Tencent to buy out rest of Sumo Group in gaming investment
Sumo creates games for other publishers, including for Apple’s Arcade service, Xbox Game Studios, Electronic Arts, Activision Blizzard and Ubisoft Entertainment
Tencent has agreed to buy the rest of Sumo Group it does not already own, adding to a string of gaming investments by Chinese social media and gaming giant. The shares jumped the most on record.
Asia’s most valuable firm is offering 513p per share for Sumo, a 43% premium to the British company’s previous close. On a fully diluted basis, the offer values Sumo at about `£919m. Tencent had previously purchased a 9.96% stake in Sumo in 2019.
Tencent is the world’s largest gaming company, with stakes in giants such as Riot Games and Epic Games. The company has said it plans to plough a larger portion of its incremental profits this year into cloud services, games and video content, to fend off competition from the likes of ByteDance and growing scrutiny from Beijing.
The shares jumped 42% to 509p at 8.29am after earlier jumping as much as 45%, its biggest intraday gain.
Sumo creates games for other publishers, including for Apple’s Arcade service. Other clients and partners include Xbox Game Studios, Electronic Arts, Activision Blizzard and Ubisoft Entertainment, according to its website.
“The business will benefit from Tencent’s broad videogaming ecosystem, proven industry expertise and its strategic resources, which will help secure and further the aspirations and long-term success of Sumo,” Ian Livingstone, nonexecutive chair of Sumo, said in a statement.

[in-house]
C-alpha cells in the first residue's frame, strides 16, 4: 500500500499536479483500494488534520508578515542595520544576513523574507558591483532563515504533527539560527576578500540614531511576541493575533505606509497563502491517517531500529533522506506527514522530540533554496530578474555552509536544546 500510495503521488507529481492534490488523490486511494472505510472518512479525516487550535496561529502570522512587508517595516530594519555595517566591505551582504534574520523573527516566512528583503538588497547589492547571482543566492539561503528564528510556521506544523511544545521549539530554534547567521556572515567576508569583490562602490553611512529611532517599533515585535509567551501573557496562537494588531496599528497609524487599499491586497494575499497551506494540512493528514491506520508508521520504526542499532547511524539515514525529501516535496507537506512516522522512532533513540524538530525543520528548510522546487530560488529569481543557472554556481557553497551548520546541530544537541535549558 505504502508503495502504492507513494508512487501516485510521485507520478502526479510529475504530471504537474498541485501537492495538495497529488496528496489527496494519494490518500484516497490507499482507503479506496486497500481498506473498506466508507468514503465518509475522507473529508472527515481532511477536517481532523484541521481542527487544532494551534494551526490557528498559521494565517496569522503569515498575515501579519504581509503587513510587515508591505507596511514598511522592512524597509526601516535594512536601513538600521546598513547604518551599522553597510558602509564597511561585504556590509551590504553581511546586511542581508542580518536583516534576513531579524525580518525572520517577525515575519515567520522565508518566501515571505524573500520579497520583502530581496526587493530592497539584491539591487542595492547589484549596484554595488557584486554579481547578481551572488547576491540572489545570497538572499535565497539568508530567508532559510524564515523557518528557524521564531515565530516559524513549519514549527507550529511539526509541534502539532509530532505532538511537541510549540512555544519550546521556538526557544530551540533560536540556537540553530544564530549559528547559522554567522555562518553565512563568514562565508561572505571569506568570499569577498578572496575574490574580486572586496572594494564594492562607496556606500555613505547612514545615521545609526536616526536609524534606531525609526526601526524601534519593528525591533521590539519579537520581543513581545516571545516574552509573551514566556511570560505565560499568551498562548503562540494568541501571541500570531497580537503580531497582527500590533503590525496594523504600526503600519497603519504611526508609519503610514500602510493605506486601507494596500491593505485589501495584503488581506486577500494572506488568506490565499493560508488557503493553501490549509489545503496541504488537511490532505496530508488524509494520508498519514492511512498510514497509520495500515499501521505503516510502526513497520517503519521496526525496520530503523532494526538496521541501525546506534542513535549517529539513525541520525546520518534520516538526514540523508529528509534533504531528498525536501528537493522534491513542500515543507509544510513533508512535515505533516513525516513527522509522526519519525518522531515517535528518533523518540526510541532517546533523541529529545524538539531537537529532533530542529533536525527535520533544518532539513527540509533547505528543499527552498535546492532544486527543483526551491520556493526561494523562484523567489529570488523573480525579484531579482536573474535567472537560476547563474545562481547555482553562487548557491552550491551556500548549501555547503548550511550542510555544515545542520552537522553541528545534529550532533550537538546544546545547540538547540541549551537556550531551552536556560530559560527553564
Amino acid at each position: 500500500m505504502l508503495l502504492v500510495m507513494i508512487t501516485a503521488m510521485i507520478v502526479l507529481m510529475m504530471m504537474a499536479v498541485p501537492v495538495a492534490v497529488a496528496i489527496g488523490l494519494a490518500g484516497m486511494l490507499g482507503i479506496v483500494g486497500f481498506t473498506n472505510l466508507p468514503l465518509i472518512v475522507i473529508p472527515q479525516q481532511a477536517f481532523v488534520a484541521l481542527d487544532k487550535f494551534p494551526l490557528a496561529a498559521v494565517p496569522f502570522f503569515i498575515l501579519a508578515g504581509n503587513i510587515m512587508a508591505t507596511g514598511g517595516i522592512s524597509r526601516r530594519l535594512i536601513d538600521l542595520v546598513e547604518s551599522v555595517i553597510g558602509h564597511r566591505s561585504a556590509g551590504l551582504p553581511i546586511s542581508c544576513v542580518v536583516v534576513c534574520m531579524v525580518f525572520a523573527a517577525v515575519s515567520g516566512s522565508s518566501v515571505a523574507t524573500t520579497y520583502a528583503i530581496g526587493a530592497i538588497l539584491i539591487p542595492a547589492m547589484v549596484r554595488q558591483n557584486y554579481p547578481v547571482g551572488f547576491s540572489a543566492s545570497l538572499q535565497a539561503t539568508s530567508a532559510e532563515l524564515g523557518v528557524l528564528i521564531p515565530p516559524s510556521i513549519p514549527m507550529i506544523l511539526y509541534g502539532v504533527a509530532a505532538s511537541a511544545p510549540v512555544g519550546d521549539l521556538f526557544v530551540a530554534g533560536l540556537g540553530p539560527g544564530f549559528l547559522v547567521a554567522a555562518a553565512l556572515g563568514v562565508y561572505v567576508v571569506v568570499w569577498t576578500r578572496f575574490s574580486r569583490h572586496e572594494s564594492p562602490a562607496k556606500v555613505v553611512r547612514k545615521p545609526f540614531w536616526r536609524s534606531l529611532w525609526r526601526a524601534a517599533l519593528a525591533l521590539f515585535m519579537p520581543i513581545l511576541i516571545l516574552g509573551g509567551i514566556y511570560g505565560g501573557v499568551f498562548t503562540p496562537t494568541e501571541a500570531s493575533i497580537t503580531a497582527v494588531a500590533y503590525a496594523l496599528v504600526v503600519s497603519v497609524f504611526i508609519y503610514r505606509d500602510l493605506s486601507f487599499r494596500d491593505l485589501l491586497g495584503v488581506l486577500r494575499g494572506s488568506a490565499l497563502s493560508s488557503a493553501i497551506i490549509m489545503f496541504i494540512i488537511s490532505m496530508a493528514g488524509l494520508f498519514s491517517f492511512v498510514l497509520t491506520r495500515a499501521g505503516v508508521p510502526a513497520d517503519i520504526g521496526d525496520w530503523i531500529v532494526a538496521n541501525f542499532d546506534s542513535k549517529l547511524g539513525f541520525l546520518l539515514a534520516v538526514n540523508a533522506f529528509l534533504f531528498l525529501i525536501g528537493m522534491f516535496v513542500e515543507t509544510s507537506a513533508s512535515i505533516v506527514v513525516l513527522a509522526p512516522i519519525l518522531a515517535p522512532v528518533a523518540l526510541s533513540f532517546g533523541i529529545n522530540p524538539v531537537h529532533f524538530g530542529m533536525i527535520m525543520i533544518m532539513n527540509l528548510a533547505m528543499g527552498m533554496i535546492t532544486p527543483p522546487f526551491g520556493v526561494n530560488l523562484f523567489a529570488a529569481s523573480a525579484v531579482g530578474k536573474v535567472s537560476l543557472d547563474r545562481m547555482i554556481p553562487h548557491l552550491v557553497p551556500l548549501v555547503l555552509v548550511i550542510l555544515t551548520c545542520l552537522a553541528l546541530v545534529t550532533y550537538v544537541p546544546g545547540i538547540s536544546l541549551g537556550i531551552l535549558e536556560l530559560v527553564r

The Tencent-Sumo deal follows the sale of one of Britain’s oldest games studios, Codemasters, which Electronic Arts bought for $1.2bn in December, beating out a rival bid from Take-Two Interactive Software.
Still, it comes amid UK lawmakers urging government to rethink its open-door approach to foreign takeovers. Chinese investors are increasingly backing the businesses emerging from UK universities, and some of Britain’s biggest technology companies are now owned by firms headquartered in China or Japan.
Sumo is a success story for its home city of Sheffield, in the north of England, and another sign that software could help replace steel. Sheffield once had the moniker Steel City when the UK was making nearly half of the world’s supply of the metal. But now China accounts for half, and Britain almost none.
Sumo’s current headquarters are nestled on a riverbank between a 250 year-old steel foundry, Sheffield Forgemasters, and the Meadowhall shopping mall, where locals two years ago sheltered overnight after flooding devastated the region.
Prosus, of course, holds a nearly 29% stake in Tencent; Naspers, in turn, owns 73% of Prosus.
Bloomberg News. More stories like this are available on bloomberg.com
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